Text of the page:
Adrian Shephard and Cathy Robinson, Research Surveyors for MARINElife (Registered Charity No. 1110884)
Weather Southwesterly winds force 3-6-2.
Summary of Species Recorded
Gannet Morus bassanus 1601
Great Skua Stercorarius skua 19
European Shag Phalacrocorax aristotelis 1
European Storm Petrel Hydrobates pelagicus 2
Herring Gull Larus argentatus 11
Yellow-legged Gull Larus michahellis 1
Common Gull Larus canus 5
Little Gull Hydrocoloeus minutus 1
Mediterranean Gull Larus melanocephalus 2
Great Black-backed Gull Larus marinus 165
Kittiwake Rissa tridactyla 51
Unidentified mixed Gull Sp. 298
Guillemot Uria aalge 1
Razorbill Alca torda 5
Unidentified Auk Sp. 7
Red-throated Diver Gavia stellata 2
Unidentified Diver Sp. 4
We arrived at Newhaven and had time to talk about the forthcoming survey in the café before boarding Seven Sisters for the trip to Dieppe. Weather was forecast to be up to a 6 coming from the Southwest and the prediction proved correct, meaning challenging conditions for cetacean spotting. We headed to reception and after departure, headed to the bridge to start the survey.
Great Skua (Adrian Shephard)
We started to record a fairly constant stream of birds, initially Great Black-backed Gull and Kittiwake soon followed by Gannet and the first of a good number of Great Skua.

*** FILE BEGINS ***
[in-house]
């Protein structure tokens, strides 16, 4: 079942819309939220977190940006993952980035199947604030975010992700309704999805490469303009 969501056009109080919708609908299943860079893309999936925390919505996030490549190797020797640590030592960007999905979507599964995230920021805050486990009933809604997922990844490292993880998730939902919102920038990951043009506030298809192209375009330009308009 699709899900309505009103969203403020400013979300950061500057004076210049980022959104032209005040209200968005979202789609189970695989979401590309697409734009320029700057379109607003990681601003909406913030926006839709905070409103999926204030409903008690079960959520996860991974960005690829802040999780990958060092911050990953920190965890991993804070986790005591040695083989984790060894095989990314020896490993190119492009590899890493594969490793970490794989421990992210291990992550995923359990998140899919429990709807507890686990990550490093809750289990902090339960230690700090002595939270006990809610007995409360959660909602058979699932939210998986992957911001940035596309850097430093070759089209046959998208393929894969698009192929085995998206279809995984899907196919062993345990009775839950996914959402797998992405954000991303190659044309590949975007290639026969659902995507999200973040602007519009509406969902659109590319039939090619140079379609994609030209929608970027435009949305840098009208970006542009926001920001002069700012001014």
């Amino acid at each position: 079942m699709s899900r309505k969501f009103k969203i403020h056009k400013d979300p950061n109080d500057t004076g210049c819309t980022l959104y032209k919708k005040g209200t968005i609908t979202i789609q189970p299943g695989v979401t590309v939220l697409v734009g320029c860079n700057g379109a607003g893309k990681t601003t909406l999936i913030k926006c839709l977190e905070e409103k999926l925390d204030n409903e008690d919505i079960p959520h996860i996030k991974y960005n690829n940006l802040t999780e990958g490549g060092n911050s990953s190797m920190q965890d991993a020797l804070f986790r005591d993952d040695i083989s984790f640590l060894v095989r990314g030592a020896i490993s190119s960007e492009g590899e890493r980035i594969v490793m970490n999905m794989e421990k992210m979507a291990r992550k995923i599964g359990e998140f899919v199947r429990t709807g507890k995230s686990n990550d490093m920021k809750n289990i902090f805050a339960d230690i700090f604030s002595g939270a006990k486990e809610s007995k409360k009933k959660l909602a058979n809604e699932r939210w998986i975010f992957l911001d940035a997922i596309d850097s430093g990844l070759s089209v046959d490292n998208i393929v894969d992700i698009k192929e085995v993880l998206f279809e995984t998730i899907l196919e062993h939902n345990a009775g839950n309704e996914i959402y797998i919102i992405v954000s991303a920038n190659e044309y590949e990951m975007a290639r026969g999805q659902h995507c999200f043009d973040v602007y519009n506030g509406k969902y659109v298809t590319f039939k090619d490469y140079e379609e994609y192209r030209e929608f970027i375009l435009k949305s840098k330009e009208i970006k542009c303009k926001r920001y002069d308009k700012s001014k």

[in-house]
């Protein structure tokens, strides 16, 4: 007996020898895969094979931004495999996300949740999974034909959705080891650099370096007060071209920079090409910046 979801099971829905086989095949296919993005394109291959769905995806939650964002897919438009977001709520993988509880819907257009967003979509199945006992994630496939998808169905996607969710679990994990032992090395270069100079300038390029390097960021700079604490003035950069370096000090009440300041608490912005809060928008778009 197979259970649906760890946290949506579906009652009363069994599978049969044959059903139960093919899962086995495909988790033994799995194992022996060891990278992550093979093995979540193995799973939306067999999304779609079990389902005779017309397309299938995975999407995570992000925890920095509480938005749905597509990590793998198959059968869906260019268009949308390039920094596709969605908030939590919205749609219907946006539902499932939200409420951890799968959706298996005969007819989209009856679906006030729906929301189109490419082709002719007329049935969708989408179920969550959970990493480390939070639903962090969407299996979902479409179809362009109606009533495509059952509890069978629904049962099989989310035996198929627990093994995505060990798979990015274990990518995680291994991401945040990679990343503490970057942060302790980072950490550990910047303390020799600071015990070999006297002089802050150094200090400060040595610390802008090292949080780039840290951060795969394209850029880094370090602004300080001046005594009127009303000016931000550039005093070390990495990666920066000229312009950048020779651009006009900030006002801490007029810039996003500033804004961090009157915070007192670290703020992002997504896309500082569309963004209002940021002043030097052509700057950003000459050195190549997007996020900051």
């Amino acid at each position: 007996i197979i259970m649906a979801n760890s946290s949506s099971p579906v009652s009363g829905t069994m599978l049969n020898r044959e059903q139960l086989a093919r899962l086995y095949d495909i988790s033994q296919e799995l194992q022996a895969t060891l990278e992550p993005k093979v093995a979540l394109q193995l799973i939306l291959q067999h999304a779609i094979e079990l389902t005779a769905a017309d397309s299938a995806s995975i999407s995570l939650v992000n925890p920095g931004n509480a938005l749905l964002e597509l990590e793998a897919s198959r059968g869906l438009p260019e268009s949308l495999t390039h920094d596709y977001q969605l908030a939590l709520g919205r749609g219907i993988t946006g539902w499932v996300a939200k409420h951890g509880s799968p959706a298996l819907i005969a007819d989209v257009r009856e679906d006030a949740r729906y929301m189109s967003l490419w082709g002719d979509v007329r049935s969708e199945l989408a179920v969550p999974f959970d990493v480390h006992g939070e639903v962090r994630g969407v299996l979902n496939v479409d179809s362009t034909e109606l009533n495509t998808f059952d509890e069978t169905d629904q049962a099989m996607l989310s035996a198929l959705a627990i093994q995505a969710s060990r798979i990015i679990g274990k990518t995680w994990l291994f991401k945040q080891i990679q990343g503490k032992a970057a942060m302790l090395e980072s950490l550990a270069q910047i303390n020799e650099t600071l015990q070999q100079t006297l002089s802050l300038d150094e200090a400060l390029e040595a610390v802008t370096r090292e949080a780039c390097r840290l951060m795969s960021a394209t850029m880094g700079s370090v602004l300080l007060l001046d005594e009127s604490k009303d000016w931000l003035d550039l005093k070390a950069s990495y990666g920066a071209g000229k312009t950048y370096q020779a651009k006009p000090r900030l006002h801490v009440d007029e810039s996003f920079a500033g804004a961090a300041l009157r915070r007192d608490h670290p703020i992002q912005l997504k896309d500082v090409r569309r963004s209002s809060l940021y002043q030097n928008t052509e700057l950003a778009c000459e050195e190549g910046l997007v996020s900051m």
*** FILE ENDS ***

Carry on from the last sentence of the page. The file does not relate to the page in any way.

As we continued to watch ahead, a couple of fishing vessels drew our eyes and despite being a little distant, proved to be swarming with seabirds. Literally thousands of Gannet and Gulls could be seen whirling around them and a number of other species seen closer to the ship including more Great Skua and Common Gull.
Gulls and Gannets feeding around a trawler (Adrian Shephard)
As we progressed further the first of two Storm Petrel were seen darting amongst the waves and, as we neared the French coast, a few additional species were recorded including a Little Gull, Red-throated Diver and a Yellow-legged Gull which kindly displayed its legs as it passed in front of the bridge.
As we approached the harbour we took our last effort reading and, a couple of moments later, watched a couple of Common Scoter pass in front of the Harbour. After the vessel was skilfully moored, we said our goodbyes and left the bridge.
Gannet (Adrian Shephard)
We headed into Dieppe for a quick cake and coffee and walk around in the sunny and warm December afternoon before heading back to the ship. Darkness prevented us from surveying more, so we enjoyed some dinner and started our data entry.
A big thank you to Captain Fontenit and his crew for their warm welcome and continued support of MARINElife surveys on this route.